According to the Mental Health Foundation, 20% of adolescents may experience a mental health problem in any given year. 50% of mental health problems are established by age 14 and 75% by age 24. 10% of children and young people (aged 5-16 years) have a clinically diagnosable mental health problem, yet 70% of children and adolescents who experience mental health problems have not had appropriate interventions at a sufficiently early age.
Mental health issues in teenagers have been rising in recent years and the impact of the Covid19 pandemic has accelerated this. Now, the incidence of mental health issues is becoming critical and an enormous challenge for public health services. Therefore, supporting mental health is a major priority for health services across the younger generation.
There are multiple triggers and drivers of metal health disorders, which can be very complex. It is also important to say that some mental health conditions are extremely serious, with suicide the leading cause of death in the under 35s. This article is not aiming to provide therapies for mental health disorders, but to highlight factors that can help support cognitive, mental and emotional function.
One big issue for teenagers, which has a significant issue on mental health is sleep. Sleep deprivation in adolescents is common. A US Youth Risk Behaviour Survey found that 72.7% of students reported an average of less than 8 hours of sleep on school nights.1
During adolescence the makeup of sleep changes dramatically. Firstly, there is a switch from a dominance of REM sleep (rapid eye movement sleep, where we tend to dream) during childhood to non-REM sleep. Research suggests that the high amount of REM sleep during childhood encourages neural development and development of many synaptic connections. Non-REM (NREM) sleep, dominating in teenagers, is associated with cleavage and snipping of unwanted connections, aimed at refining cognition, this appears to be essential for brain maturation. Interestingly, the final part of the brain to undergo this maturation process is the frontal lobe, which enables rational thinking and critical decision making.2 This is why rationality may be one of the last things to develop in children and why some teenage behaviours may appear to be irrational, and it is more difficult to encourage them to prioritise sleep.
Additionally, when we move out of childhood and into adolescence our body clock, or circadian rhythm, begins to change. It is thought this may be an evolutionary adaptation, whereby teenagers want to become more independent from their parents but remain within the security of family home. Hence, a teenager’s body clock will shift back a few hours and instead of sleep naturally being initiated at around 7-9pm, as in childhood (approximately), it will move past the natural clock of their parents to around 12-1am. This alone makes it difficult to initiate sleep in the evening.2
This is a double whammy as children still need to attend school, which does not accommodate the shift in the teenage body clock and begins at some time usually between 8 and 9am. This is a bit like an adult starting work at 5 or 6am, not impossible but certainly a challenge on energy levels and normal cognitive function, especially at a time when the brain is developing and strongly in need of NREM sleep to support maturation. This is also at a time where there is a high number of requirements for learning and the strain and pressure of exams, not to mention their emotional and physical development. All in all, this is a time when sleep should be a priority, but often becomes the opposite.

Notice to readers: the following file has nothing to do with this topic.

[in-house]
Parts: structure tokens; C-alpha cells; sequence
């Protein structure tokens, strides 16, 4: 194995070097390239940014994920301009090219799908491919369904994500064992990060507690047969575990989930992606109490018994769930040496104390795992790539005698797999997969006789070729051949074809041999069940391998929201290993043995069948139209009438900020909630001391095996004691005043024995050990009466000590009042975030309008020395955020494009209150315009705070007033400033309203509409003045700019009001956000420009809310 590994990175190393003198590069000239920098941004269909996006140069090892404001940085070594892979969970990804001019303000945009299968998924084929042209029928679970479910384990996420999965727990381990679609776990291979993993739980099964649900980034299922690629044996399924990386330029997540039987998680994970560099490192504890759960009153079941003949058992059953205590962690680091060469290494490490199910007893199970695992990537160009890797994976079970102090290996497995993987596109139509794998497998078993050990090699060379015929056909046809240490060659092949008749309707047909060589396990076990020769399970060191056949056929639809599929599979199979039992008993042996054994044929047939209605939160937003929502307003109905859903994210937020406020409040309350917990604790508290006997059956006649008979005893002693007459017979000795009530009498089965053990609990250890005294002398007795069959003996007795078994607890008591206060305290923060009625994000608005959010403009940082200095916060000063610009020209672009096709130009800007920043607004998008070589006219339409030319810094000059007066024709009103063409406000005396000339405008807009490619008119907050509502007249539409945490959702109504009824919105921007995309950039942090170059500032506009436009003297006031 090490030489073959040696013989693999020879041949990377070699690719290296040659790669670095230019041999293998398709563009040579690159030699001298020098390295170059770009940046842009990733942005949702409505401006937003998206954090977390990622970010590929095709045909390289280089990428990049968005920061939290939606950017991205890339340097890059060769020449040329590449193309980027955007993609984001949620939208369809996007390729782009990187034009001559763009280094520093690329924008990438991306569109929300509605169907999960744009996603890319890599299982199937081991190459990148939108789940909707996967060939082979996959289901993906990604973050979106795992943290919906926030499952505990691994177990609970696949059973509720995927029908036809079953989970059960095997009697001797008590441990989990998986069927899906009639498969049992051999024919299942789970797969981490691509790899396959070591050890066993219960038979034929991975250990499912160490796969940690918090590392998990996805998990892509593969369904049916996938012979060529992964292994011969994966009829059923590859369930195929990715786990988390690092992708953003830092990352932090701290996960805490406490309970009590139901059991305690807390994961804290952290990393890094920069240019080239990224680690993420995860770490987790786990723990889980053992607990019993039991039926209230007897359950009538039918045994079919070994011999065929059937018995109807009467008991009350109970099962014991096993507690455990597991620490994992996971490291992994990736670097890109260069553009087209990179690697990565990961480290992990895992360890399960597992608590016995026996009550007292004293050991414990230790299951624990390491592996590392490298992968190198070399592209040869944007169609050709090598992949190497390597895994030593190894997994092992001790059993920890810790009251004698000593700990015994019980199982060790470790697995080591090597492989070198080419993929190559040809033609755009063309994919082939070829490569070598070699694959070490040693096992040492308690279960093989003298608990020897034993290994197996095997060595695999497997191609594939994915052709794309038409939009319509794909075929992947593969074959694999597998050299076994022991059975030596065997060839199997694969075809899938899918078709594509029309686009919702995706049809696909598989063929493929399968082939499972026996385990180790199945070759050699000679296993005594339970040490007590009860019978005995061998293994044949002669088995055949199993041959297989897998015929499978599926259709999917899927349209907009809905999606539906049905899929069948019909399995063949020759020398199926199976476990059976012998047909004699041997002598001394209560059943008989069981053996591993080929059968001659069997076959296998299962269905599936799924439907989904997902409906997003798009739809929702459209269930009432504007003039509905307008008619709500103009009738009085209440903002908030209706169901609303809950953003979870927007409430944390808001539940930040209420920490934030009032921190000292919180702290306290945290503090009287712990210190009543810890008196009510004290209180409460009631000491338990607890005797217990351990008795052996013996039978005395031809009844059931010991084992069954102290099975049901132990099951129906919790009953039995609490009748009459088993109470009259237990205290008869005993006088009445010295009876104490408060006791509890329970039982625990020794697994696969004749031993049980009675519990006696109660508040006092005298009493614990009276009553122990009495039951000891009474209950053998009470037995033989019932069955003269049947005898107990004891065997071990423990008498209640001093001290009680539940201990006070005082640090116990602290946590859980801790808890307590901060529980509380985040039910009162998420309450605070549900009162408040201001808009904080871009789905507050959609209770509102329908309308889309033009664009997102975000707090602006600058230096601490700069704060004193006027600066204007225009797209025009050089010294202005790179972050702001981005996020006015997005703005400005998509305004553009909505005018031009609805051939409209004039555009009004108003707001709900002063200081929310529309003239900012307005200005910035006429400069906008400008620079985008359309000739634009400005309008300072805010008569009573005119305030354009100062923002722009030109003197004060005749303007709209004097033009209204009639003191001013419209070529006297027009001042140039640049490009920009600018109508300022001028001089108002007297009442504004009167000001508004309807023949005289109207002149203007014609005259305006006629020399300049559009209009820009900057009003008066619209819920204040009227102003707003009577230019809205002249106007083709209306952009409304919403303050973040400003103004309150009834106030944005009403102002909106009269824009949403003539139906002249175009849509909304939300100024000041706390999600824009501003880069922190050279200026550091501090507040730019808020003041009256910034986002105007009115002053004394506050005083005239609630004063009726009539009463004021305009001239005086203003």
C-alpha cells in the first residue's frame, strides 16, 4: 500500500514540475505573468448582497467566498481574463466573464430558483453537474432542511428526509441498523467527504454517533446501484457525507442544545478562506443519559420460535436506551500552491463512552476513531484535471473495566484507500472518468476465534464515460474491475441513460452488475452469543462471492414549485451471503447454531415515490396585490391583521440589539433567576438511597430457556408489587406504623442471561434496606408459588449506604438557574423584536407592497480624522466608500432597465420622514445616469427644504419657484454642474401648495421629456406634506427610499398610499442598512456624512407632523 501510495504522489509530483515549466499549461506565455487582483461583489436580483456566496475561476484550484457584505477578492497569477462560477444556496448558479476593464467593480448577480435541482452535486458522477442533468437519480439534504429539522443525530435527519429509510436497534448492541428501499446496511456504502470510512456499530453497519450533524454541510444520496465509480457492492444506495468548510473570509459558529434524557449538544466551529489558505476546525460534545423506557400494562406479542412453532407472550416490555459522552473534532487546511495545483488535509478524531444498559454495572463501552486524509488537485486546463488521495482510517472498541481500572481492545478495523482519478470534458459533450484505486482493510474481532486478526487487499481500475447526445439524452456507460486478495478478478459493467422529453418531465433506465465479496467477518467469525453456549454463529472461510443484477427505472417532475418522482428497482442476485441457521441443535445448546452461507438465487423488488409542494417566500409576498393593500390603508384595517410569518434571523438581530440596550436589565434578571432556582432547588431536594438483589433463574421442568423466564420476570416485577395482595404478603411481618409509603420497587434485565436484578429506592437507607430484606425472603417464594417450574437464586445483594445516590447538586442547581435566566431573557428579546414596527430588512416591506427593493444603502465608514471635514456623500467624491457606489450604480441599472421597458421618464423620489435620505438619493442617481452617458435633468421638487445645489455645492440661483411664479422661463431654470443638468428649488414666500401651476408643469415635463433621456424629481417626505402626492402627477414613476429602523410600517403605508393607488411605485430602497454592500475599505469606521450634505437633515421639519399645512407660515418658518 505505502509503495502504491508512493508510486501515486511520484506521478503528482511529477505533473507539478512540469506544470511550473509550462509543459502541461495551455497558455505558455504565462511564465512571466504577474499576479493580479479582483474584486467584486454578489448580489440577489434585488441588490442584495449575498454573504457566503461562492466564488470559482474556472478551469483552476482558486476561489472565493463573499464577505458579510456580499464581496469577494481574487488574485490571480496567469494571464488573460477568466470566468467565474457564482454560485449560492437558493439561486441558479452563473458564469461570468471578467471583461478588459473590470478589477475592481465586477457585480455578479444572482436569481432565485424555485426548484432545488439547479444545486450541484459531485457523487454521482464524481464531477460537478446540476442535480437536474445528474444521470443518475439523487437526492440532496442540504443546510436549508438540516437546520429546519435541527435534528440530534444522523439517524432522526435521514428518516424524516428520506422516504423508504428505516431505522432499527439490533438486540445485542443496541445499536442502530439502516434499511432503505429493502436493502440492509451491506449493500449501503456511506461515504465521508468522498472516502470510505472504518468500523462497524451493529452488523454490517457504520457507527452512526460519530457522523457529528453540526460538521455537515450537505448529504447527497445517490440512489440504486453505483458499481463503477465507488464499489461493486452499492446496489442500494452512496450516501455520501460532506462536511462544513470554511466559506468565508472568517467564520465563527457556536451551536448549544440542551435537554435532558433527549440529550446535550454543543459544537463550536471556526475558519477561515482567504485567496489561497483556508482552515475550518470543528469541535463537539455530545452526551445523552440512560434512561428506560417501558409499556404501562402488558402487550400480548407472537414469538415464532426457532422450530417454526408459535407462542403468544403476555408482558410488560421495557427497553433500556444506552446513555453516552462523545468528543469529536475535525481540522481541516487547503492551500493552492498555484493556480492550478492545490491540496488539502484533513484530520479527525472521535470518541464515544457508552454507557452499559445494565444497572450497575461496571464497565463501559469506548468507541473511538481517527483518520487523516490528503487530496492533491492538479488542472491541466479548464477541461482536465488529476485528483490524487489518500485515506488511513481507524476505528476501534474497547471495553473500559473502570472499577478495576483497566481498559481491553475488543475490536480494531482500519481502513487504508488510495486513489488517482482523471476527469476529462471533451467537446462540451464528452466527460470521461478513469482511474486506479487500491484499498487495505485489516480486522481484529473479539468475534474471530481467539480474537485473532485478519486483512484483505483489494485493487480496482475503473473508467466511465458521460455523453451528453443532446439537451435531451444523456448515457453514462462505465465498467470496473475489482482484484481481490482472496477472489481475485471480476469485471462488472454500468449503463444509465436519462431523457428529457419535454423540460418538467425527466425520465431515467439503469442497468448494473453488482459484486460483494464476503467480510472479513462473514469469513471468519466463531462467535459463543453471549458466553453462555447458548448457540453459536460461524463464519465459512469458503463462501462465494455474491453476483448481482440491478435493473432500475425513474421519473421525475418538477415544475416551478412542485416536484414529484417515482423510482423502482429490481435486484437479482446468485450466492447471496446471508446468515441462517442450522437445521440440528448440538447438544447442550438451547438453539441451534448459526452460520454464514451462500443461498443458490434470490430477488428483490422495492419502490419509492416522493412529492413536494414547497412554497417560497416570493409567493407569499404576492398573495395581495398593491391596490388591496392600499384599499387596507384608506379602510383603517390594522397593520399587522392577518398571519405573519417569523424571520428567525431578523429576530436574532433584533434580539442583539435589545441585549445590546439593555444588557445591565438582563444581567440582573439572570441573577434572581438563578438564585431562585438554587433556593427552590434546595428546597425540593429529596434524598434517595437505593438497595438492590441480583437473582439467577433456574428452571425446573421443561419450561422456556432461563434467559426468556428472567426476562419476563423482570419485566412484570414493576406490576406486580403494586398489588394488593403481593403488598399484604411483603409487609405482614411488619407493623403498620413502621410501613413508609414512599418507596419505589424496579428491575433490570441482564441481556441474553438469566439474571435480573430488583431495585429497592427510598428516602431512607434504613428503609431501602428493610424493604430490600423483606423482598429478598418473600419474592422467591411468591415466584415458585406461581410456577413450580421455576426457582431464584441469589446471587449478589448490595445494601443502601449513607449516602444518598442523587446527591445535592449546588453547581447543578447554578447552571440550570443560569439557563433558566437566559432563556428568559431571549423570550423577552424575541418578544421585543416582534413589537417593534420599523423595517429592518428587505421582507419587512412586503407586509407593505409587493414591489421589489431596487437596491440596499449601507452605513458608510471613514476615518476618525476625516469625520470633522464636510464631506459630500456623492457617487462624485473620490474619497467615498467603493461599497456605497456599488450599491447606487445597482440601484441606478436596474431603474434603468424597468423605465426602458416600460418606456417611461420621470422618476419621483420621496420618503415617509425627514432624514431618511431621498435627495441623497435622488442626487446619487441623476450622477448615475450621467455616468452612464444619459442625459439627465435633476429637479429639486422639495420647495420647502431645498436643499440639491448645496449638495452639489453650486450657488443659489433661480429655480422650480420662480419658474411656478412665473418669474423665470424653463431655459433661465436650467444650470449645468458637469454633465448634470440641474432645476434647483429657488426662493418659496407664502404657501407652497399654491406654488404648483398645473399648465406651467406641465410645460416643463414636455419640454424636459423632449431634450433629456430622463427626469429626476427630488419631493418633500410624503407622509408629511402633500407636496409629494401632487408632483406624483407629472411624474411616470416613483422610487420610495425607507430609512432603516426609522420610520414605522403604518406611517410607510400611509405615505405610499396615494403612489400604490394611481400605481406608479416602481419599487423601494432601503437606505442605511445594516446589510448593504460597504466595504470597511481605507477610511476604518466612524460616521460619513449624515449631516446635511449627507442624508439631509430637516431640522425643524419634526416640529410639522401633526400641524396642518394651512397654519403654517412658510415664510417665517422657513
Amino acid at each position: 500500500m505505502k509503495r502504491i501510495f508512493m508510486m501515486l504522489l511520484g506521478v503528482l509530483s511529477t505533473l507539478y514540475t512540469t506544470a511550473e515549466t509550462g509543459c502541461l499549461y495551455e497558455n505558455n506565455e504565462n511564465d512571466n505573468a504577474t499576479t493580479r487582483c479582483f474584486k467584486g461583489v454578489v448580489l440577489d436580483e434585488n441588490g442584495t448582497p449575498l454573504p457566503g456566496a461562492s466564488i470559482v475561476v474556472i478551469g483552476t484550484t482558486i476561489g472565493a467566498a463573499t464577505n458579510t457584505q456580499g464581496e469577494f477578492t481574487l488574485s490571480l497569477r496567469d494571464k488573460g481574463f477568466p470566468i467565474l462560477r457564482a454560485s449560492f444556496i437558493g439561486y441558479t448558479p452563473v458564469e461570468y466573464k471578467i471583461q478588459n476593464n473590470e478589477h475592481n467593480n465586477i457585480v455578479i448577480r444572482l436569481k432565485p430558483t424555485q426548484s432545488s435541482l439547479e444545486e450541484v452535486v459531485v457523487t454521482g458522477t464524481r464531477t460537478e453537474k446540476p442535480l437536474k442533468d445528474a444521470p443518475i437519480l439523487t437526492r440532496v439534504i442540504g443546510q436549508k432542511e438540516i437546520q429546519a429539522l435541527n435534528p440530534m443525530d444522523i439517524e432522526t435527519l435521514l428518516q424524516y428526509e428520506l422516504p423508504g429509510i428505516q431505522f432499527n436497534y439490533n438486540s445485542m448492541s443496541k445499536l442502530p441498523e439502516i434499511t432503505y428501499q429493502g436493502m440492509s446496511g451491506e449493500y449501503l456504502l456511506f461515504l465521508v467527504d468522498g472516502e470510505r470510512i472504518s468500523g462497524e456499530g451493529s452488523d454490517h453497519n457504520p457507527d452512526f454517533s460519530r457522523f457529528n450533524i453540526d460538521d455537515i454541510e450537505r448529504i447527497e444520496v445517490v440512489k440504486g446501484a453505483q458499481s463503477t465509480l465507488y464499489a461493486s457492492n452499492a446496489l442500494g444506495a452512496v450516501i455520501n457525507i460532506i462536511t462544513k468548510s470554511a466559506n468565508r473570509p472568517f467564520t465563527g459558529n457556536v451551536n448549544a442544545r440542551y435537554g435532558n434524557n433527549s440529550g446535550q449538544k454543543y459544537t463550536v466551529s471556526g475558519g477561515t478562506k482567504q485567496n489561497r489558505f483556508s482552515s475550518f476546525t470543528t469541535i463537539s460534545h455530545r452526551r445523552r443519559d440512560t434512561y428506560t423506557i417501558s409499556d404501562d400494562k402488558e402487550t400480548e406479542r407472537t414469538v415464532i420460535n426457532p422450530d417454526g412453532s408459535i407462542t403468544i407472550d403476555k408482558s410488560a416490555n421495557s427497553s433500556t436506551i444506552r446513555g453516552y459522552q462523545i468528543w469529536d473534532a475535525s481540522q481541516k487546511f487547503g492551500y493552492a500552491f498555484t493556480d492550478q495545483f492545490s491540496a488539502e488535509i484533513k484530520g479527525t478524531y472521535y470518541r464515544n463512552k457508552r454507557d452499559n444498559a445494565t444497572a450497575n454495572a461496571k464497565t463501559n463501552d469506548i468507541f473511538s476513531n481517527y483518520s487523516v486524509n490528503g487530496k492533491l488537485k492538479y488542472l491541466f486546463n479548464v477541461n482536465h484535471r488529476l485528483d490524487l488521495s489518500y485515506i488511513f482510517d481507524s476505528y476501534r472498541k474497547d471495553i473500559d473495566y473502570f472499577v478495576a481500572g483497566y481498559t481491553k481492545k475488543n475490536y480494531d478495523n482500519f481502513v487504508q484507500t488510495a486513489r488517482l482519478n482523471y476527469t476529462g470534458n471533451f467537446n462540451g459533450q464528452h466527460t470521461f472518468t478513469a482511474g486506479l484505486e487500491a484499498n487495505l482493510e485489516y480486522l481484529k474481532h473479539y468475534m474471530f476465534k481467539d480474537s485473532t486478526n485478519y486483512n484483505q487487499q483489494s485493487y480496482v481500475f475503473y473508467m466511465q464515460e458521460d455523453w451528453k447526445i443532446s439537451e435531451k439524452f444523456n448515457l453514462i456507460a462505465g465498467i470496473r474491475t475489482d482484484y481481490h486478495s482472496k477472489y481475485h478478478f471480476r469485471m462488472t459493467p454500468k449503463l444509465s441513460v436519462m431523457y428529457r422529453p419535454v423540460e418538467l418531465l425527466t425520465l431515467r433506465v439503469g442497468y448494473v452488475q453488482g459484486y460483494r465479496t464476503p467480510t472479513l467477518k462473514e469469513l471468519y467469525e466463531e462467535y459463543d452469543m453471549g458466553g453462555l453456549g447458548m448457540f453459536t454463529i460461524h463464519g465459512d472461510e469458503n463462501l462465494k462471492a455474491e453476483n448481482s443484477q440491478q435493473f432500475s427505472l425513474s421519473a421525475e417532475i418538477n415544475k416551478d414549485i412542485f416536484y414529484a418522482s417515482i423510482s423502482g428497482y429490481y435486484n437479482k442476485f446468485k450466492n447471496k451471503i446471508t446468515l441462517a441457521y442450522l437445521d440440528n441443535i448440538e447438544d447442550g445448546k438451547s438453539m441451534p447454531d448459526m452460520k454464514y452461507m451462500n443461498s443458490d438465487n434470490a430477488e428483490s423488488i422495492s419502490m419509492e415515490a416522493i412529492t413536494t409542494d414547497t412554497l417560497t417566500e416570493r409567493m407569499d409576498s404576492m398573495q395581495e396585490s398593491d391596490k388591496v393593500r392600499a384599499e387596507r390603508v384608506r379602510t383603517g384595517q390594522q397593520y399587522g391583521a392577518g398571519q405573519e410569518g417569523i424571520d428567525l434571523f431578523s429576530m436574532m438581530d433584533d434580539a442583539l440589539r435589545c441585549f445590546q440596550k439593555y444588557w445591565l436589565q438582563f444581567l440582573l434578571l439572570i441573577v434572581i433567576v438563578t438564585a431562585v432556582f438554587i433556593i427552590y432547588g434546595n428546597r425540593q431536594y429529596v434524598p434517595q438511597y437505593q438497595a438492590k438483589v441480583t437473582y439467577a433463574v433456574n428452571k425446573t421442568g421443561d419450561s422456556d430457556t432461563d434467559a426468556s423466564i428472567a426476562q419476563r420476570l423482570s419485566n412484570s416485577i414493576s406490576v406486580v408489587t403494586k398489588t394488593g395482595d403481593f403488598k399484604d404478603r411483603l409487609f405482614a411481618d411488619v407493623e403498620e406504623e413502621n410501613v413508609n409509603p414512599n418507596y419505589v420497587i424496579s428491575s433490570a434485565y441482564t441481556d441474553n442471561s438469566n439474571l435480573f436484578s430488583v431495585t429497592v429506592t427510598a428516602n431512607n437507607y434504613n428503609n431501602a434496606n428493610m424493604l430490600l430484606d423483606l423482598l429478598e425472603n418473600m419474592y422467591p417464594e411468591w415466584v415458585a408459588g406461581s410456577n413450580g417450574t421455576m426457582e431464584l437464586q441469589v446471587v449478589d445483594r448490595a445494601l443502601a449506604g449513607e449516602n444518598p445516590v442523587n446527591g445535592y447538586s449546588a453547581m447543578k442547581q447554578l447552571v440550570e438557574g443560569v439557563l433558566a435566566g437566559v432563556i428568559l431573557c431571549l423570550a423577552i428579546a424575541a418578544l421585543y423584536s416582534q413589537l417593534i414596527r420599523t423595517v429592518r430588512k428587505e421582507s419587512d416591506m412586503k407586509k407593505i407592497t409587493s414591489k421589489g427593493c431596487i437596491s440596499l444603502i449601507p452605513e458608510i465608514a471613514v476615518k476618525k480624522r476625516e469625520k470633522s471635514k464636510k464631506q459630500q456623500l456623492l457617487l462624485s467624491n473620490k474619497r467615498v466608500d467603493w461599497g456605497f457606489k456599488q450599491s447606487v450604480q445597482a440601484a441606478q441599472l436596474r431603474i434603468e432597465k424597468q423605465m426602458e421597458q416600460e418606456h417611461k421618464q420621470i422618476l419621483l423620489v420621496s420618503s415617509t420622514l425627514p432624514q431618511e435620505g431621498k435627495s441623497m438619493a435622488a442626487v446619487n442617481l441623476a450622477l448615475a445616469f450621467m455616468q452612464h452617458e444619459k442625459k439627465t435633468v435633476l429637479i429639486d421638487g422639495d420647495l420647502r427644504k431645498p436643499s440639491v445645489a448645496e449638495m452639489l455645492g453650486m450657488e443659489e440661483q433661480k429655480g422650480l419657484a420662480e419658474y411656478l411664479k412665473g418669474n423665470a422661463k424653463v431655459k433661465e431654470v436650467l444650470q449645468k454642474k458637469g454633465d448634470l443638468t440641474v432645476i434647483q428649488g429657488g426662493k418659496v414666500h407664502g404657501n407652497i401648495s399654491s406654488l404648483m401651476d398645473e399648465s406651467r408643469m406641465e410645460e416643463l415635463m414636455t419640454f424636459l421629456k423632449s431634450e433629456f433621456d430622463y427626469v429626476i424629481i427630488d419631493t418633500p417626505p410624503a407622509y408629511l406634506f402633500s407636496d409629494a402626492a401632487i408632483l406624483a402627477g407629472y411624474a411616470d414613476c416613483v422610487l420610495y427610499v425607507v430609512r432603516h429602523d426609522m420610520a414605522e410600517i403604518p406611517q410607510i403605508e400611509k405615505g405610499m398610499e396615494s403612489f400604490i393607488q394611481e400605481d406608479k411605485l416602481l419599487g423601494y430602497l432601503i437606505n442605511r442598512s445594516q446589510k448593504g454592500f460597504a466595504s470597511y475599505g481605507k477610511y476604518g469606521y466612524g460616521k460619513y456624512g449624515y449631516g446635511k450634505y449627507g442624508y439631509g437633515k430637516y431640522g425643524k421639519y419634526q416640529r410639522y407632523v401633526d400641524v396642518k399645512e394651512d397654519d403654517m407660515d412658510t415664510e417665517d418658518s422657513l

This system can lead to a deficit, even if albeit relatively small, which over the course of time can lead to teenagers becoming chronically sleep deprived. Chronic sleep deprivation can lead to3,4:
- concentration difficulties
- mentally ‘drifting off’ in class
- shortened attention span
- memory impairment
- poor decision making
- lack of enthusiasm
- moodiness and aggression
- risk-taking behaviour
- slower physical reflexes
- clumsiness, which may result in physical injuries
- reduced sporting performance
- reduced academic performance
- increased number of ‘sick days’ from school because of tiredness
All of these can be commonly seen in teenagers but are not always consciously associated with a lack of good sleep.
A prospective study has demonstrated the reciprocal effects for major depression and sleep deprivation among adolescents. Its shows reduced quantity of sleep increases risk for major depression, which in turn increases risk for decreased sleep.5
There is a strong correlation between depression and poor sleep. The same neurotransmitters that are disturbed in mood disorders such as depression, play a role in the sleep wake cycle. During sleep the brain goes through a self-cleaning process, and it is essential for synaptic plasticity and reducing inflammation, as well as many other beneficial processes. So low mood can be a cause and an effect of poor sleep.2,5,6
Serotonin – considered our feel-good neurotransmitter and in some cases of depression is reduced, is a precursor to the sleep neurotransmitter melatonin. Therefore, if serotonin production and/or signalling is disrupted, not only can we see low mood but also poor sleep, which can then exacerbate depression.
Additionally, melatonin itself has benefit to cognitive health as it7:
- Up-regulates antioxidant defence systems
- Helps reverse inflammatory processes
- Aids the breakdown of beta-amyloid plaque and prevents formation
- Protects brain mitochondria from free radicals
- Inhibits tau tangles formation
- Helps promote Brain Derived Neurotrophic Factor (BDNF) for the development of new healthy neurons. BDNF also has an anti-depressant effect
GABA – is our calming neurotransmitter – low levels are associated with anxiety and stress. GABA is associated with slower brain waves, which are consistent with sleep. When GABA levels are insufficient it is associated with night-time waking and a higher level of anxiety.8
Cortisol – our stress hormone, is responsible for our sleep-wake cycle and works in opposition to melatonin, therefore helping us to feel awake. When we are stressed, our cortisol levels increase and hence can stimulate waking, so, even if we feel tired, high cortisol levels can inhibit our ability to fall asleep. Insomnia and sleep deprivation are stressors on the body, so they in turn increase cortisol production. Therefore, prolonged stress can contribute to poor sleep as well as depression and vice versa.9
If sleep can be improved, this can have a positive benefit to both mental health and cognitive function in all individuals but is it especially important in teenagers.
What’s stopping teenagers sleeping?
As mentioned, the change in circadian rhythm will have a significant influence over the ability to fall asleep however there are many other factors that can be an issue, especially during the teenage years.3